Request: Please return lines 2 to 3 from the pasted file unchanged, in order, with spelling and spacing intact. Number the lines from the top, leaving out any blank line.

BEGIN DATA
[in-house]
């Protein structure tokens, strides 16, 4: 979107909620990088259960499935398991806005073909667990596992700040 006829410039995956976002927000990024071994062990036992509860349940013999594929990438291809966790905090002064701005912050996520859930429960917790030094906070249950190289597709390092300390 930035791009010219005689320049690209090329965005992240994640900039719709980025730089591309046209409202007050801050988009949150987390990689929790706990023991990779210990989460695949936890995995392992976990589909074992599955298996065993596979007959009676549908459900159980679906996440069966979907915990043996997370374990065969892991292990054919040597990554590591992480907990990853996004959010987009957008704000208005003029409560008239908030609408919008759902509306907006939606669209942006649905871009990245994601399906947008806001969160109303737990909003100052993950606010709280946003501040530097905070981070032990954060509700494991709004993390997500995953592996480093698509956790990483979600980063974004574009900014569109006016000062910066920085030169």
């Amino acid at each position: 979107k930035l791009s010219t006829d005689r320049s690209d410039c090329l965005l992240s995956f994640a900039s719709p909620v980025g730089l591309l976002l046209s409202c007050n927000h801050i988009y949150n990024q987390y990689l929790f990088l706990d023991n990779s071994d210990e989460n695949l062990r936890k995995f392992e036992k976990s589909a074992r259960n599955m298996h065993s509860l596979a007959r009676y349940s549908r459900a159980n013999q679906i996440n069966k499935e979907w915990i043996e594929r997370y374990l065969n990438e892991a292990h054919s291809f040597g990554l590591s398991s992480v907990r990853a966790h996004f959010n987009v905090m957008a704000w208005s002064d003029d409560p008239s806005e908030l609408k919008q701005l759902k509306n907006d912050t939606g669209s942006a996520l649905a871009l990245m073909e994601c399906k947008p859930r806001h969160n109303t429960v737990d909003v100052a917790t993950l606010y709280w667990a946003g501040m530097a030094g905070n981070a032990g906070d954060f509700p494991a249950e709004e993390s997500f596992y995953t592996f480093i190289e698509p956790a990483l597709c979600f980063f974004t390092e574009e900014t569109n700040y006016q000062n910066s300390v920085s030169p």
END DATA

């Protein structure tokens, strides 16, 4: 979107909620990088259960499935398991806005073909667990596992700040 006829410039995956976002927000990024071994062990036992509860349940013999594929990438291809966790905090002064701005912050996520859930429960917790030094906070249950190289597709390092300390 930035791009010219005689320049690209090329965005992240994640900039719709980025730089591309046209409202007050801050988009949150987390990689929790706990023991990779210990989460695949936890995995392992976990589909074992599955298996065993596979007959009676549908459900159980679906996440069966979907915990043996997370374990065969892991292990054919040597990554590591992480907990990853996004959010987009957008704000208005003029409560008239908030609408919008759902509306907006939606669209942006649905871009990245994601399906947008806001969160109303737990909003100052993950606010709280946003501040530097905070981070032990954060509700494991709004993390997500995953592996480093698509956790990483979600980063974004574009900014569109006016000062910066920085030169």
């Amino acid at each position: 979107k930035l791009s010219t006829d005689r320049s690209d410039c090329l965005l992240s995956f994640a900039s719709p909620v980025g730089l591309l976002l046209s409202c007050n927000h801050i988009y949150n990024q987390y990689l929790f990088l706990d023991n990779s071994d210990e989460n695949l062990r936890k995995f392992e036992k976990s589909a074992r259960n599955m298996h065993s509860l596979a007959r009676y349940s549908r459900a159980n013999q679906i996440n069966k499935e979907w915990i043996e594929r997370y374990l065969n990438e892991a292990h054919s291809f040597g990554l590591s398991s992480v907990r990853a966790h996004f959010n987009v905090m957008a704000w208005s002064d003029d409560p008239s806005e908030l609408k919008q701005l759902k509306n907006d912050t939606g669209s942006a996520l649905a871009l990245m073909e994601c399906k947008p859930r806001h969160n109303t429960v737990d909003v100052a917790t993950l606010y709280w667990a946003g501040m530097a030094g905070n981070a032990g906070d954060f509700p494991a249950e709004e993390s997500f596992y995953t592996f480093i190289e698509p956790a990483l597709c979600f980063f974004t390092e574009e900014t569109n700040y006016q000062n910066s300390v920085s030169p």